From Colette to Rudyard Kipling, celebrities flocked for front-row seats at the 1921 trial of Henri Landru, the notorious ‘lonely hearts’ killer. By the time he was apprehended, France’s answer to Jack the Ripper had swindled his way to contact with almost 300 women, using a variety of aliases, and murdered ten of them at his country pied-à-terre outside Paris.
A century later, the suicide of Rey Rivera at the Belvedere Hotel in Baltimore created no such sensation except in the minds of conspiracy theorists and those who missed him, but the two stories reveal more similarities than might be expected.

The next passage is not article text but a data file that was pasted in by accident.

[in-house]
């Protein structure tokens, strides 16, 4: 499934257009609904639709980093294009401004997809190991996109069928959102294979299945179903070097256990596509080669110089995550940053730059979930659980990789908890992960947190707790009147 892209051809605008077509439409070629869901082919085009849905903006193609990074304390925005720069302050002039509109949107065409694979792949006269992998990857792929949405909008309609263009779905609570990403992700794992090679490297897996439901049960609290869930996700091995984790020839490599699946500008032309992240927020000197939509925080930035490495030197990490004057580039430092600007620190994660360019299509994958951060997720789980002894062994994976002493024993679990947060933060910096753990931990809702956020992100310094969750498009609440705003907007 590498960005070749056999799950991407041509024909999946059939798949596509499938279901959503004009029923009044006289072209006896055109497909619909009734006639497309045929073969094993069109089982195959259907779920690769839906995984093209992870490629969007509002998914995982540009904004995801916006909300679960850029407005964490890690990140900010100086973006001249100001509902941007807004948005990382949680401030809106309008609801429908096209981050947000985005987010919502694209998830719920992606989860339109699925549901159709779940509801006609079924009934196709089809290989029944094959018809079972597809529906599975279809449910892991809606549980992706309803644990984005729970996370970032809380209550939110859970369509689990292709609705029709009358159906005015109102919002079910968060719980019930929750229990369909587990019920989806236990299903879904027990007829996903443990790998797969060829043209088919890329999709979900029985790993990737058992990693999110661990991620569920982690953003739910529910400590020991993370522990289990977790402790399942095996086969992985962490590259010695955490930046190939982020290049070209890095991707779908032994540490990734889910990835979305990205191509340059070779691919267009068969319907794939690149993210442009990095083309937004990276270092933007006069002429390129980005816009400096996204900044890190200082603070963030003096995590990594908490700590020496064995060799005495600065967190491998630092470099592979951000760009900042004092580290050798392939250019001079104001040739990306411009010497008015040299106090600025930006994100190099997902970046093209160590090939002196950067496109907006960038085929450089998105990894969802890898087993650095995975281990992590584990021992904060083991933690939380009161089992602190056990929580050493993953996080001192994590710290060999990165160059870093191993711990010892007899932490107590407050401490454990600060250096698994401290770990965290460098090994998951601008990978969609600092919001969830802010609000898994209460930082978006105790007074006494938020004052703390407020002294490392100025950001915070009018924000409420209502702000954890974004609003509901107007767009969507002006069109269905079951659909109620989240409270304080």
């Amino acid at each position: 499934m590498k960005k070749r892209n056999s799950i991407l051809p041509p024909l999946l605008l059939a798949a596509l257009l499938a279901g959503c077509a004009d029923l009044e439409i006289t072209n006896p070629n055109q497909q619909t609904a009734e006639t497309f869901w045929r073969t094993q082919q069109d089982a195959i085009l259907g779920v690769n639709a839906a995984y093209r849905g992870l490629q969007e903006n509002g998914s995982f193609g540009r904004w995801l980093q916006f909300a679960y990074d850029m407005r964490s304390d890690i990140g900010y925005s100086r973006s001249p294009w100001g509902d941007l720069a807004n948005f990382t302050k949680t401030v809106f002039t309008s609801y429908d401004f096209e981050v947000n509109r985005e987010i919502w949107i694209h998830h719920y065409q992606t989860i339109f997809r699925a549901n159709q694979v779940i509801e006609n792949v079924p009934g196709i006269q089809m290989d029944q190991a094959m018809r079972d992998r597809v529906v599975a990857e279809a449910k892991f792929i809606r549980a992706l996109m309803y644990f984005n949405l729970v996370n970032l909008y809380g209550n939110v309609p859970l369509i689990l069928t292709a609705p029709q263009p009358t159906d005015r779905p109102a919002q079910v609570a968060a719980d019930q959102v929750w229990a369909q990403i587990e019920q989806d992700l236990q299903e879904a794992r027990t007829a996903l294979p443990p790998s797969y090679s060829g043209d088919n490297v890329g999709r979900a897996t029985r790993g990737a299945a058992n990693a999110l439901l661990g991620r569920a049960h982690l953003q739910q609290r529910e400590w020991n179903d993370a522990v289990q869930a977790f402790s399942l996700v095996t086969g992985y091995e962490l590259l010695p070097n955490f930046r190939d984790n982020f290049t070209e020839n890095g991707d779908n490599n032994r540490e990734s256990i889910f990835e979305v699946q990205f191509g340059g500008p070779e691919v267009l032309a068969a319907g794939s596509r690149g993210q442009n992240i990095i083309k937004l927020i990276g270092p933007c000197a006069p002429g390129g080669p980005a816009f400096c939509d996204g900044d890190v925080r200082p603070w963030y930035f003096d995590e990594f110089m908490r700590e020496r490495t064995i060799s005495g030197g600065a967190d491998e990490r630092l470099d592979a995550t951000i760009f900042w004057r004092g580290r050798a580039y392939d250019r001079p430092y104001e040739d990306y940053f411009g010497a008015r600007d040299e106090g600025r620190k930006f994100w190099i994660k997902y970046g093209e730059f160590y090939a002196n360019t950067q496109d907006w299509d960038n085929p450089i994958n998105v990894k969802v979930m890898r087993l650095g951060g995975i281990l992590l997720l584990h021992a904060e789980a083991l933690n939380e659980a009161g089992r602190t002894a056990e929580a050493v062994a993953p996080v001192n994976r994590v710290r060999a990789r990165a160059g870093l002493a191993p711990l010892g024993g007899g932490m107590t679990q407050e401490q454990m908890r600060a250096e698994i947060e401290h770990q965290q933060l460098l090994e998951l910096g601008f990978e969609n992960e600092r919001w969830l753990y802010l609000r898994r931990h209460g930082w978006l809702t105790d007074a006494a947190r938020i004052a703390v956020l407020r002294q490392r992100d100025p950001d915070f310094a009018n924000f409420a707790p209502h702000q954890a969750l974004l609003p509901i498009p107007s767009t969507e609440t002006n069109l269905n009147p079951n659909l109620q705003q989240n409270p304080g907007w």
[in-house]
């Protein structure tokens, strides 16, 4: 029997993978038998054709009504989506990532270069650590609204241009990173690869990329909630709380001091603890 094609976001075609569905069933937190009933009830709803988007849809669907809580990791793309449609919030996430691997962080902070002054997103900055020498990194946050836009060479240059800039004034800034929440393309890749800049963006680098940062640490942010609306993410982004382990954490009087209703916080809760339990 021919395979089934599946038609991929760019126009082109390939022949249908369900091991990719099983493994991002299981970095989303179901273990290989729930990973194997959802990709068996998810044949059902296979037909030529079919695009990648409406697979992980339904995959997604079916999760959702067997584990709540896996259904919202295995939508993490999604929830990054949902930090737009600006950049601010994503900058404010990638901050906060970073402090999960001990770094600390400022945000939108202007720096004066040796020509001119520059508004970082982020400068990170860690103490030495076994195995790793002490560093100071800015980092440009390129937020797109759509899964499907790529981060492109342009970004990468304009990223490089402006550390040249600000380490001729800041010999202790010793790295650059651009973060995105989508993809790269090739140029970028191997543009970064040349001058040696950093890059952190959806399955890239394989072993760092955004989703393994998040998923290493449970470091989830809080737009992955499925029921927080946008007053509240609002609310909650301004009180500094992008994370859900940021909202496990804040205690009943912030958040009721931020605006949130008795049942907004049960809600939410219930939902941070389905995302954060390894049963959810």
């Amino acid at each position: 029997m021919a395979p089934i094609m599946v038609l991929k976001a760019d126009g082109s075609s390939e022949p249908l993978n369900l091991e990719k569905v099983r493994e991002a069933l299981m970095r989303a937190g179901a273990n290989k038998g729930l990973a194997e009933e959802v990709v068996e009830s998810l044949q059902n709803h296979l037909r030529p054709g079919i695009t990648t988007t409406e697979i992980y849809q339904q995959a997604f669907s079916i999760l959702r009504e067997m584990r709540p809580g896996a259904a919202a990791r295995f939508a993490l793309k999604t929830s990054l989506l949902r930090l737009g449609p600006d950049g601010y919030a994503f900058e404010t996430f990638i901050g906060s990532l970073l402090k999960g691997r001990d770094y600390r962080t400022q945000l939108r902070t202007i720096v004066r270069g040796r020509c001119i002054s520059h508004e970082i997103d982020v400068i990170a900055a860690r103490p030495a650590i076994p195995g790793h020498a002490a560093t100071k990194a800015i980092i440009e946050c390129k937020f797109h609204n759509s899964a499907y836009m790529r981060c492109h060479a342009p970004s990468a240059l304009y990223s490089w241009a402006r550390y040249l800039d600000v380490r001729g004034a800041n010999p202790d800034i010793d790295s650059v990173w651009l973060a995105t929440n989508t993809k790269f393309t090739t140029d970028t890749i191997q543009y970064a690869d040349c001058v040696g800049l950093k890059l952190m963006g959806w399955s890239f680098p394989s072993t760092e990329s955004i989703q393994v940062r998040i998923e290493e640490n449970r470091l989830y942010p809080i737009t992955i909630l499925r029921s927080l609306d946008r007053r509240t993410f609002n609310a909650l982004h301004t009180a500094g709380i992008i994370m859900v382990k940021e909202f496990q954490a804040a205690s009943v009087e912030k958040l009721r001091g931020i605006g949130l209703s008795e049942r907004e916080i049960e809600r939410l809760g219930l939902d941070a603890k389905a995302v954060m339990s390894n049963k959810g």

Trawling through 7,000 pages of archive material, Richard Tomlinson’s account spans many years, witness statements, forensic records and court documents. Charting the accused’s upbringing and dabbles in petty crime to the investigation and trial, it’s a comprehensive and well-structured book, filled with reported dialogue. The human drama plays out alongside portraits